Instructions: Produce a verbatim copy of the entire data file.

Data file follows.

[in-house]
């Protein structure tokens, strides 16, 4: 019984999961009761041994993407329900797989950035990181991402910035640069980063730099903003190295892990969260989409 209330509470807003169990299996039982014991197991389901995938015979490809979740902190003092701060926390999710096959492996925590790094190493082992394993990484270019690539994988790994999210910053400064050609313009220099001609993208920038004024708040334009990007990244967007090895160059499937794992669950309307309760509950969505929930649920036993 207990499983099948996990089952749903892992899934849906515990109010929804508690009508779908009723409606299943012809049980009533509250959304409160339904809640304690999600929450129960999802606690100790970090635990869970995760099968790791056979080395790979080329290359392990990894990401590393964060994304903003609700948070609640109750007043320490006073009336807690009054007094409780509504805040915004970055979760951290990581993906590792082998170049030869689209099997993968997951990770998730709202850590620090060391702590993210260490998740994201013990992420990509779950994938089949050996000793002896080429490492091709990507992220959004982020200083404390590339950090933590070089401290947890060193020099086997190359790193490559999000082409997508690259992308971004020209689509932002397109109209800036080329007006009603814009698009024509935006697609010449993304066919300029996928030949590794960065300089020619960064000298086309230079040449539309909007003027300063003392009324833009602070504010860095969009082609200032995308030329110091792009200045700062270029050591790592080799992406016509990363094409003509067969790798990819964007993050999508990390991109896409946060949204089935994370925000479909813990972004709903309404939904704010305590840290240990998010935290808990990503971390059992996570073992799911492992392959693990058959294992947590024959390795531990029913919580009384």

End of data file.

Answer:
[in-house]
């Protein structure tokens, strides 16, 4: 019984999961009761041994993407329900797989950035990181991402910035640069980063730099903003190295892990969260989409 209330509470807003169990299996039982014991197991389901995938015979490809979740902190003092701060926390999710096959492996925590790094190493082992394993990484270019690539994988790994999210910053400064050609313009220099001609993208920038004024708040334009990007990244967007090895160059499937794992669950309307309760509950969505929930649920036993 207990499983099948996990089952749903892992899934849906515990109010929804508690009508779908009723409606299943012809049980009533509250959304409160339904809640304690999600929450129960999802606690100790970090635990869970995760099968790791056979080395790979080329290359392990990894990401590393964060994304903003609700948070609640109750007043320490006073009336807690009054007094409780509504805040915004970055979760951290990581993906590792082998170049030869689209099997993968997951990770998730709202850590620090060391702590993210260490998740994201013990992420990509779950994938089949050996000793002896080429490492091709990507992220959004982020200083404390590339950090933590070089401290947890060193020099086997190359790193490559999000082409997508690259992308971004020209689509932002397109109209800036080329007006009603814009698009024509935006697609010449993304066919300029996928030949590794960065300089020619960064000298086309230079040449539309909007003027300063003392009324833009602070504010860095969009082609200032995308030329110091792009200045700062270029050591790592080799992406016509990363094409003509067969790798990819964007993050999508990390991109896409946060949204089935994370925000479909813990972004709903309404939904704010305590840290240990998010935290808990990503971390059992996570073992799911492992392959693990058959294992947590024959390795531990029913919580009384």